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The Mirror of Acceptance

The Mirror of Acceptance

The Mirror

Despite living in a world with invisible lines that separate us all by color, socioeconomic status, and connections (i.e. who you know), I was raised to respect everyone despite ethnicity, differing beliefs, and job titles. I learned so much from people along my journey because I could listen and learn from anyone, from the janitor to the CEO. I am reminded of a time when I met a man who was a Janitor. Upon talking to him, I learned he was three times retired, twice from two branches of the military, and now was the CEO of his janitorial company that provided jobs for those with barriers on their background. That janitor was a multimillion dollar CEO with a heart of gold and wisdom beyond my years. Never judge a book by its cover! What do you see when you look at others? Do you see the worst or do you see the best? Through research we have learned that many times our view of others is a reflection of ourselves. What do you see in the mirror? Do you love what you see from the inside out?


Acceptance in human psychology is a person's assent to the reality of a situation, recognizing a process or condition (often a negative or uncomfortable situation) without attempting to change it. The concept is close in meaning to acquiescence, derived from the Latin acquiēscere which means to find rest in. So, what does it mean to have acceptance? In practical terms, it does not mean you have to like someone or like something, but as we say in Psychology “it is what it is.” You can’t change the facts. You may not like your boss, but they are still your boss. You may not like that your child is part of the LGBT community, but it is what it is. You may not support interracial relationships, but you have a grandchild. Do you stop loving your child or grandchild? No. It is still your boss, it is still your child, it is still your grandchild. Many times, it is hard for us to accept people we don’t like but here’s some truth for you, there are people who may not care for your not so pleasant demeanor yet they are not disrespectful to you. We like to focus on who has wronged us, but who have you offended today. Perhaps, you raised your voice, you overstepped your boundaries, you made them feel a certain way that ruined their day. Did you go back to that person and ask for forgiveness? Yet, we often want people to understand us, side with us, hear how we feel, tell us the other person is wrong and we are right, but acceptance starts with our ability to accept ourselves as imperfect and accept others as they are.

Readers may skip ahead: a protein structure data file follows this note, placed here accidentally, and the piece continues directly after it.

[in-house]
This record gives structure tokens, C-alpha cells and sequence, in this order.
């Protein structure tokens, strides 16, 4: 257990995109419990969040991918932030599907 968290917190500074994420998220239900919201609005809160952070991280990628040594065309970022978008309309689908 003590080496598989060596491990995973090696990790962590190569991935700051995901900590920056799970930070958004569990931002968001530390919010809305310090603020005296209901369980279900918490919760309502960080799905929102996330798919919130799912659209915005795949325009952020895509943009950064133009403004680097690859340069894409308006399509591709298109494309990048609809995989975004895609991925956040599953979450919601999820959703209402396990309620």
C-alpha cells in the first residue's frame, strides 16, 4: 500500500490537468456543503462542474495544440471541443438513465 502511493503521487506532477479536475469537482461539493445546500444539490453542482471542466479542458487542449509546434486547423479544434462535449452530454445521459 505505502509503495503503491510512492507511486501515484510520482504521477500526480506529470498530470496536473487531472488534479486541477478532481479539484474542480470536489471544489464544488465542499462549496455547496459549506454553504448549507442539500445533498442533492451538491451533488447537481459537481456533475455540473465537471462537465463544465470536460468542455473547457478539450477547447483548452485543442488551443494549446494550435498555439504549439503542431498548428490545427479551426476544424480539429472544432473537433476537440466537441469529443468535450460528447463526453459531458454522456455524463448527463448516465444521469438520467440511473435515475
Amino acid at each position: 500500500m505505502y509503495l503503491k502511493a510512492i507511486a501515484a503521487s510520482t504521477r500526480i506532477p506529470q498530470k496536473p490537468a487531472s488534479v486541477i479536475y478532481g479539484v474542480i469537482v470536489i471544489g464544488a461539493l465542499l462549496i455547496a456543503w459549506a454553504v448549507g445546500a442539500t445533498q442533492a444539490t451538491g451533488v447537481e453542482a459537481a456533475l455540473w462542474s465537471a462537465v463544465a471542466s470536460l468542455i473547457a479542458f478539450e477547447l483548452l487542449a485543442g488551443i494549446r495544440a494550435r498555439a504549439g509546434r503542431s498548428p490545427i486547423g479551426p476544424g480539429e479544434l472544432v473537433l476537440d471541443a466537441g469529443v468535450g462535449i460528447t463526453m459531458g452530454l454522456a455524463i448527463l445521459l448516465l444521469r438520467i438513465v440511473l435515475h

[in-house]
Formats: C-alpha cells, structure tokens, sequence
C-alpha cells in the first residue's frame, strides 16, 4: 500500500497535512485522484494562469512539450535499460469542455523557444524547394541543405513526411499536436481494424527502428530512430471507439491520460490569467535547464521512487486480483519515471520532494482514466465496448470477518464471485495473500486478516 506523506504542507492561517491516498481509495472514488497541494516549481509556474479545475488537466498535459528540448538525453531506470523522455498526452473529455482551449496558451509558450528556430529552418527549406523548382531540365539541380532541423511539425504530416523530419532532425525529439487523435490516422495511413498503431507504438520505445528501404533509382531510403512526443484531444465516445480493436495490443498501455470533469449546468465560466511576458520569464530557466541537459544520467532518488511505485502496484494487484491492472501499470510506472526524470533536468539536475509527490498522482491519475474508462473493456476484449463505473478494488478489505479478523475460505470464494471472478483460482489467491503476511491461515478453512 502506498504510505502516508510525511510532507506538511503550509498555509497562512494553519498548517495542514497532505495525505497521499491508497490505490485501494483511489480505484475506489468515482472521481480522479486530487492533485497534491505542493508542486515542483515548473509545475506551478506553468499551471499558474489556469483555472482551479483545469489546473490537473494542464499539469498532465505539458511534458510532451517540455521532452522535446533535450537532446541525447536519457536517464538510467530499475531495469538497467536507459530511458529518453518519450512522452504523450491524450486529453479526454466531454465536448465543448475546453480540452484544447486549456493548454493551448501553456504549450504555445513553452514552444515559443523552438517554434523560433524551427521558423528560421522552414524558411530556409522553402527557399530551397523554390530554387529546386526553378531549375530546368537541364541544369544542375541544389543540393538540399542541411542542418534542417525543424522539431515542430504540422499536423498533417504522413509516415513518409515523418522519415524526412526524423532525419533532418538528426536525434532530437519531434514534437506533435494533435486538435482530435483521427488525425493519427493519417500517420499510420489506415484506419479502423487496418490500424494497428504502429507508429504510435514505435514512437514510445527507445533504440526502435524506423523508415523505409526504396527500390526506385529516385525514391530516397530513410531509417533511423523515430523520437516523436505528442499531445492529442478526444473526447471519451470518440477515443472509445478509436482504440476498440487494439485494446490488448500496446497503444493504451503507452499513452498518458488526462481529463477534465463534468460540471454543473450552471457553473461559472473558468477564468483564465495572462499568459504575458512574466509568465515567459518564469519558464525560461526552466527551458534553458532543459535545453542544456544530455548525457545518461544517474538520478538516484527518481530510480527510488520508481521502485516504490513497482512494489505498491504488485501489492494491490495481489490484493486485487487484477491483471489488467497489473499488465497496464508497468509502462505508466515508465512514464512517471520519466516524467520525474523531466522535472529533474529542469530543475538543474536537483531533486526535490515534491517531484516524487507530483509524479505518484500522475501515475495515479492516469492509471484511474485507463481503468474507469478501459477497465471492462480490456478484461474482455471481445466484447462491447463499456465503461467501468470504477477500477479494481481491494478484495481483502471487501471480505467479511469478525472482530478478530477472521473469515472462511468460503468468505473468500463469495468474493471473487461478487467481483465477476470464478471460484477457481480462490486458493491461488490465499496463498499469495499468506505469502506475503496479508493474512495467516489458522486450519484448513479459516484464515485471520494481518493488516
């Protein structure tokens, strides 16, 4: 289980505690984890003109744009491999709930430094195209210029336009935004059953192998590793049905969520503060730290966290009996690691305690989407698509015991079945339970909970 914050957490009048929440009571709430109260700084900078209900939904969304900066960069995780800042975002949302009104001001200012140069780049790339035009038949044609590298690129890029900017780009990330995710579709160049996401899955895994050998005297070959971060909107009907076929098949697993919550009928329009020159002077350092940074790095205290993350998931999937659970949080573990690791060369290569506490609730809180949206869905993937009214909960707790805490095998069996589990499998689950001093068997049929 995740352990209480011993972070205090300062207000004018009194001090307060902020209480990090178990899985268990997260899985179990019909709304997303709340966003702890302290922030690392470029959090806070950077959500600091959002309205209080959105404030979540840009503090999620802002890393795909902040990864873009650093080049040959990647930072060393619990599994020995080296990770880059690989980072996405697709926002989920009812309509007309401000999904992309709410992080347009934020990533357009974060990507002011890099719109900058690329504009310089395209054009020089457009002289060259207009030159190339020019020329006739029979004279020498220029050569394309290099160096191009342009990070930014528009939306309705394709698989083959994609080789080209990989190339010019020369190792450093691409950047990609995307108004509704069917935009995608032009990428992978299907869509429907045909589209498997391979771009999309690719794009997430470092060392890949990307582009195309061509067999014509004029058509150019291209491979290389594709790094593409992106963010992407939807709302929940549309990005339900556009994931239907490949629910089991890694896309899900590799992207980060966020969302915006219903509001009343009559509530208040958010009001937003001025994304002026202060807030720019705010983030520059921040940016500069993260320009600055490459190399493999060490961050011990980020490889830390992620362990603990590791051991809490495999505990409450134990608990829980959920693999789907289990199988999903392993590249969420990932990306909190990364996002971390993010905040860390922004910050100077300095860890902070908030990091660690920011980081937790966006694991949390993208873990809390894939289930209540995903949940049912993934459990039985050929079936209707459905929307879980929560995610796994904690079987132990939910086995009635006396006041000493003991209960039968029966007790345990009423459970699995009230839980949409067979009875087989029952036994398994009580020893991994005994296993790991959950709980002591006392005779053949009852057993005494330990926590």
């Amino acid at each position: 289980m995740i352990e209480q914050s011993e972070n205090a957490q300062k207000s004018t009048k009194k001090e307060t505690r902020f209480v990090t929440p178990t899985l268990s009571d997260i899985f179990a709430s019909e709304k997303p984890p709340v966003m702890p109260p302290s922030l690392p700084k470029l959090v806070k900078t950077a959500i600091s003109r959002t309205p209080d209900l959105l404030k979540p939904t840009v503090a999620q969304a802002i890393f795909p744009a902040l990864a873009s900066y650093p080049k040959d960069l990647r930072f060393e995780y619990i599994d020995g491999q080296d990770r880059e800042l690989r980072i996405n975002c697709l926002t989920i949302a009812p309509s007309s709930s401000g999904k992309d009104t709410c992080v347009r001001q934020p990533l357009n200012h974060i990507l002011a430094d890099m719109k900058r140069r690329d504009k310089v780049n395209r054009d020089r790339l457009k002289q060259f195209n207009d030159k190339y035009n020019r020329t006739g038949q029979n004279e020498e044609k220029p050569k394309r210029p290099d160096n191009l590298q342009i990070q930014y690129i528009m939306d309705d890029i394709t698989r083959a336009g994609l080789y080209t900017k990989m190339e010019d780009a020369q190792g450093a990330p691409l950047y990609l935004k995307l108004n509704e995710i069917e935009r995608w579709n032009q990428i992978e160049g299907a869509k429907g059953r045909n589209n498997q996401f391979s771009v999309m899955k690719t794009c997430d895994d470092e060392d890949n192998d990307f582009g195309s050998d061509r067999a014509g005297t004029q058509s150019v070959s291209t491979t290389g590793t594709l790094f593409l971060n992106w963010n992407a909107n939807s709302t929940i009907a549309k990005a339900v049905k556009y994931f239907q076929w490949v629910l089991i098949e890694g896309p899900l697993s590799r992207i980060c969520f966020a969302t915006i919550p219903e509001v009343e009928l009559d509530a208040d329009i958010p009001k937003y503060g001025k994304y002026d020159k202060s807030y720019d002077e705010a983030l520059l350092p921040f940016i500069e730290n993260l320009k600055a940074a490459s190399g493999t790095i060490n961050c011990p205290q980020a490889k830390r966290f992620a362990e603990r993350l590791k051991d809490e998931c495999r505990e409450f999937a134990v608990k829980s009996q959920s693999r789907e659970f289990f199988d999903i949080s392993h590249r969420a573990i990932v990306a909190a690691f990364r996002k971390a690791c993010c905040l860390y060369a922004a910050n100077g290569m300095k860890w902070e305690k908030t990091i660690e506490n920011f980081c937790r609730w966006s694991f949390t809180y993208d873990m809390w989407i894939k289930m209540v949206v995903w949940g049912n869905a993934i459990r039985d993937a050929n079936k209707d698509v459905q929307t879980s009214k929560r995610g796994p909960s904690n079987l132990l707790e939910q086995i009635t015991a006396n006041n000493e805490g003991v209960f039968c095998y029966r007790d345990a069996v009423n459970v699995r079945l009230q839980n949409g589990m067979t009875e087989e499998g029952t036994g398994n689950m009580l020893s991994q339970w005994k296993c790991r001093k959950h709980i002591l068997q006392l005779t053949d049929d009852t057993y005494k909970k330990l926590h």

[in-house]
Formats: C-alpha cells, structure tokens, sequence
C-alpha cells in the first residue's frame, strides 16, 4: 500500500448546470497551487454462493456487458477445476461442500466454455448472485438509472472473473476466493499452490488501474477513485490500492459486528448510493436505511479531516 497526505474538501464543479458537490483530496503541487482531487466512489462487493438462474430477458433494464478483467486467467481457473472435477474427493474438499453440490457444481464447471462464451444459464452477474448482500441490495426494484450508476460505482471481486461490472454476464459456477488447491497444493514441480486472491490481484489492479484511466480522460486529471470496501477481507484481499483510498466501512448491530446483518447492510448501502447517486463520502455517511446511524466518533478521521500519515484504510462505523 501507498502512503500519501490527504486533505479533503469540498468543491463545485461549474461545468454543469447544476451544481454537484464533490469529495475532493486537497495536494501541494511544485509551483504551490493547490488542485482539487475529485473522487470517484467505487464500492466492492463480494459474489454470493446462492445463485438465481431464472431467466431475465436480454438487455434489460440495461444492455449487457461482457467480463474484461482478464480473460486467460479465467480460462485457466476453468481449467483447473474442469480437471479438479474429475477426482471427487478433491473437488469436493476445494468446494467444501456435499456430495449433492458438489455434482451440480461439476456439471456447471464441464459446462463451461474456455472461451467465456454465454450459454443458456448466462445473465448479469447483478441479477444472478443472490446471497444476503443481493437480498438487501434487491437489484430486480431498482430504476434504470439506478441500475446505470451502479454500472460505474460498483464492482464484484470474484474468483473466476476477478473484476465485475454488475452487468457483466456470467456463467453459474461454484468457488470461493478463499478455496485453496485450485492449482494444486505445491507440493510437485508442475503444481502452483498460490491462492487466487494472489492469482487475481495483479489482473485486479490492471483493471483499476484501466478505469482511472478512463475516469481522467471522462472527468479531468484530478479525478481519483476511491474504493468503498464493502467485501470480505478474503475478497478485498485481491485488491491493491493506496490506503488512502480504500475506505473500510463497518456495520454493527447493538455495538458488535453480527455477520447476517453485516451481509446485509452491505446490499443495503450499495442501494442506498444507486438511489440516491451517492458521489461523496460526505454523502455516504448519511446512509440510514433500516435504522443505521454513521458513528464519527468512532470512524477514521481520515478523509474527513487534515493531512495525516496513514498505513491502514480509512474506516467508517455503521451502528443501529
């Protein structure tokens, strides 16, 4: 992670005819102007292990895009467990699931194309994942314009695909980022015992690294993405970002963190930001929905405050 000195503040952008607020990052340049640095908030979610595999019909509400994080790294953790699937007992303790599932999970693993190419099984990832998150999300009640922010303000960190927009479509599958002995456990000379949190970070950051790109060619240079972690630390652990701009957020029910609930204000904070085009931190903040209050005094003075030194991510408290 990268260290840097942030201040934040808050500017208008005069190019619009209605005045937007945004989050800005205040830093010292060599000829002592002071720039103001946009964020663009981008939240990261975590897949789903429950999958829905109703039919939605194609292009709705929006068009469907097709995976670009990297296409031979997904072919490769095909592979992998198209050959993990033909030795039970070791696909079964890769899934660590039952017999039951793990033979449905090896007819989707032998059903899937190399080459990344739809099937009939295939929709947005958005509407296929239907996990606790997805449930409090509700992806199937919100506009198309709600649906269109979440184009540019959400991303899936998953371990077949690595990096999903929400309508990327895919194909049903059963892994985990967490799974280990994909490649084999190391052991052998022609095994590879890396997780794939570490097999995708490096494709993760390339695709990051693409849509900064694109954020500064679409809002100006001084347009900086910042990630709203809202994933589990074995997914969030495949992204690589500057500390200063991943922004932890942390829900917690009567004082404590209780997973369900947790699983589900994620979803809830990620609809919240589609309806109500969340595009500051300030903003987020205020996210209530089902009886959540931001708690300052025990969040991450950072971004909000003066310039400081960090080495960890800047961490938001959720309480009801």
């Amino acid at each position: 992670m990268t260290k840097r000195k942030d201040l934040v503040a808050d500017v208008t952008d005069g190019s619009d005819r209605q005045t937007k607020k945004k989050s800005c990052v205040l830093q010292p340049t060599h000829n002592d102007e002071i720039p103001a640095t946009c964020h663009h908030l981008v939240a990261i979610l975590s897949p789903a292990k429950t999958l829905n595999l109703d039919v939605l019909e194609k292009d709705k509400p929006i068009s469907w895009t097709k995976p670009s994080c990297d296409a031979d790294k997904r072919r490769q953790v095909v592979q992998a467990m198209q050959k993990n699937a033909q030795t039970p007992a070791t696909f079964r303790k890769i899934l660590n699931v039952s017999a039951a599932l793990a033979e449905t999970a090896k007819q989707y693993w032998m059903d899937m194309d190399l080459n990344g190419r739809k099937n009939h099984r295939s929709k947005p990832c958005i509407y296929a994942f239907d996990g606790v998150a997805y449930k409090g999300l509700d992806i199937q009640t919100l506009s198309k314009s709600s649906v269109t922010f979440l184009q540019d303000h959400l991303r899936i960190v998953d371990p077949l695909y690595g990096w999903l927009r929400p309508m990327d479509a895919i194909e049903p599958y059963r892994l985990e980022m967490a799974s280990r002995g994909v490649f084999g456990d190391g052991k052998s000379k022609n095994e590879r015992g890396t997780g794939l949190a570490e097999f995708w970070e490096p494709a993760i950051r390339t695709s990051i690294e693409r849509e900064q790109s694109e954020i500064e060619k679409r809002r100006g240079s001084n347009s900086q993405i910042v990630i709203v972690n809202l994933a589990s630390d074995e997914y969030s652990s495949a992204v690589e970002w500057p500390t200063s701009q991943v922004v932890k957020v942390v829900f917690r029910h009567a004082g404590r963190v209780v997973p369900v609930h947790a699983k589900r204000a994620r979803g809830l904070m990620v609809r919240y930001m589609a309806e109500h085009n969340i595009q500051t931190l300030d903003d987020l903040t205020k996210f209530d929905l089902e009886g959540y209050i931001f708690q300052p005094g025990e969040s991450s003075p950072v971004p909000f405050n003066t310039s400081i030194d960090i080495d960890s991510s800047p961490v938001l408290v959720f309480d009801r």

Tips To Experience Acceptance For Yourself:

1. Check your thoughts and your mood. What’s going on with you?

2. Look for the positive. Not accepting others is a result of seeing the ONLY the negative in them.

3. Avoid black and white thinking. That’s often not real life.

4. Reverse the situation. Walk a mile in the other person’s shoes.

Rest In It

My favorite part of the definition of Acceptance is the Latin meaning “to find rest in.” Find rest in loving you, loving your life, and close the gap between who you are and who you want to be. The larger the gap, the more you are unfulfilled. The more you are unfulfilled, you will find it difficult to be happy and to celebrate with others. Can you compliment another person, can you celebrate others, can you listen when you need to be listened to, can you motivate when you need uplifting as well? Find rest in the imperfection of others because it’s not up to you to change others. Your only responsibility is to change you! Learn to love what you see in the mirror and then I charge you to compliment and celebrate others. The short-term reward is happiness, the long-term reward is joy, and when you truly master this you will know that there is a difference between happiness and joy. Joy is the ultimate peace.

Rest In It,

Dr. Carletta Artis


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